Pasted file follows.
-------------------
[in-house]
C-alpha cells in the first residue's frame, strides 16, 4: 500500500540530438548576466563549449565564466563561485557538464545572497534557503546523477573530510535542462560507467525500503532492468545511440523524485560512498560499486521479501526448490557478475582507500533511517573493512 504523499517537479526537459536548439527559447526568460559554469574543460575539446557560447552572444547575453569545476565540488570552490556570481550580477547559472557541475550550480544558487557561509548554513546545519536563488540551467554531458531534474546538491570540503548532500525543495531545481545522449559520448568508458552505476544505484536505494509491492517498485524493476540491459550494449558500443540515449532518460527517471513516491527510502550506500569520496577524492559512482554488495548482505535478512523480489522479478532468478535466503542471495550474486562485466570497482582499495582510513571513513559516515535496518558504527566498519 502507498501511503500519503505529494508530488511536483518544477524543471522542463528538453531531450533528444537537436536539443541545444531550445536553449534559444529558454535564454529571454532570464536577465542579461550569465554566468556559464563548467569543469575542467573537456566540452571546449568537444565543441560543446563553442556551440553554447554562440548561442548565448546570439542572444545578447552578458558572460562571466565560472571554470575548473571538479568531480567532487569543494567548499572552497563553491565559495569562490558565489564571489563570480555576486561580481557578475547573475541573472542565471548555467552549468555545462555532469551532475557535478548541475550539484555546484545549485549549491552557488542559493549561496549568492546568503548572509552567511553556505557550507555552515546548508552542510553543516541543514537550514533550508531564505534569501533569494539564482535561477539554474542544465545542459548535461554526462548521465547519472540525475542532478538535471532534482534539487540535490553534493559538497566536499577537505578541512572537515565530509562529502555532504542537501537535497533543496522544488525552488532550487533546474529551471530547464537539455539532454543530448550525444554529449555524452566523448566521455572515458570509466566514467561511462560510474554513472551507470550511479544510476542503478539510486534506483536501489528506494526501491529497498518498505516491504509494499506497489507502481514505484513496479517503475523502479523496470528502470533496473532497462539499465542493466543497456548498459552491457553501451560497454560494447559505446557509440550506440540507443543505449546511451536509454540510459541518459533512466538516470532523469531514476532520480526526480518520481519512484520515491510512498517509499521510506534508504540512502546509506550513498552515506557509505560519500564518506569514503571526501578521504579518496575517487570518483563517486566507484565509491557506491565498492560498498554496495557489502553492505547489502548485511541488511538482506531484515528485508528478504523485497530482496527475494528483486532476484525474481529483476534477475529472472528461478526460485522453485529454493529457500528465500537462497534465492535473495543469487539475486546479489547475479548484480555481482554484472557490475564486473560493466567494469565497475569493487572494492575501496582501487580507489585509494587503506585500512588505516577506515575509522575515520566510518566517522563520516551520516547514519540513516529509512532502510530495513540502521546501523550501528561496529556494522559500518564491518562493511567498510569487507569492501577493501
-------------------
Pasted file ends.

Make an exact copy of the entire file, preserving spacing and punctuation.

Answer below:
[in-house]
C-alpha cells in the first residue's frame, strides 16, 4: 500500500540530438548576466563549449565564466563561485557538464545572497534557503546523477573530510535542462560507467525500503532492468545511440523524485560512498560499486521479501526448490557478475582507500533511517573493512 504523499517537479526537459536548439527559447526568460559554469574543460575539446557560447552572444547575453569545476565540488570552490556570481550580477547559472557541475550550480544558487557561509548554513546545519536563488540551467554531458531534474546538491570540503548532500525543495531545481545522449559520448568508458552505476544505484536505494509491492517498485524493476540491459550494449558500443540515449532518460527517471513516491527510502550506500569520496577524492559512482554488495548482505535478512523480489522479478532468478535466503542471495550474486562485466570497482582499495582510513571513513559516515535496518558504527566498519 502507498501511503500519503505529494508530488511536483518544477524543471522542463528538453531531450533528444537537436536539443541545444531550445536553449534559444529558454535564454529571454532570464536577465542579461550569465554566468556559464563548467569543469575542467573537456566540452571546449568537444565543441560543446563553442556551440553554447554562440548561442548565448546570439542572444545578447552578458558572460562571466565560472571554470575548473571538479568531480567532487569543494567548499572552497563553491565559495569562490558565489564571489563570480555576486561580481557578475547573475541573472542565471548555467552549468555545462555532469551532475557535478548541475550539484555546484545549485549549491552557488542559493549561496549568492546568503548572509552567511553556505557550507555552515546548508552542510553543516541543514537550514533550508531564505534569501533569494539564482535561477539554474542544465545542459548535461554526462548521465547519472540525475542532478538535471532534482534539487540535490553534493559538497566536499577537505578541512572537515565530509562529502555532504542537501537535497533543496522544488525552488532550487533546474529551471530547464537539455539532454543530448550525444554529449555524452566523448566521455572515458570509466566514467561511462560510474554513472551507470550511479544510476542503478539510486534506483536501489528506494526501491529497498518498505516491504509494499506497489507502481514505484513496479517503475523502479523496470528502470533496473532497462539499465542493466543497456548498459552491457553501451560497454560494447559505446557509440550506440540507443543505449546511451536509454540510459541518459533512466538516470532523469531514476532520480526526480518520481519512484520515491510512498517509499521510506534508504540512502546509506550513498552515506557509505560519500564518506569514503571526501578521504579518496575517487570518483563517486566507484565509491557506491565498492560498498554496495557489502553492505547489502548485511541488511538482506531484515528485508528478504523485497530482496527475494528483486532476484525474481529483476534477475529472472528461478526460485522453485529454493529457500528465500537462497534465492535473495543469487539475486546479489547475479548484480555481482554484472557490475564486473560493466567494469565497475569493487572494492575501496582501487580507489585509494587503506585500512588505516577506515575509522575515520566510518566517522563520516551520516547514519540513516529509512532502510530495513540502521546501523550501528561496529556494522559500518564491518562493511567498510569487507569492501577493501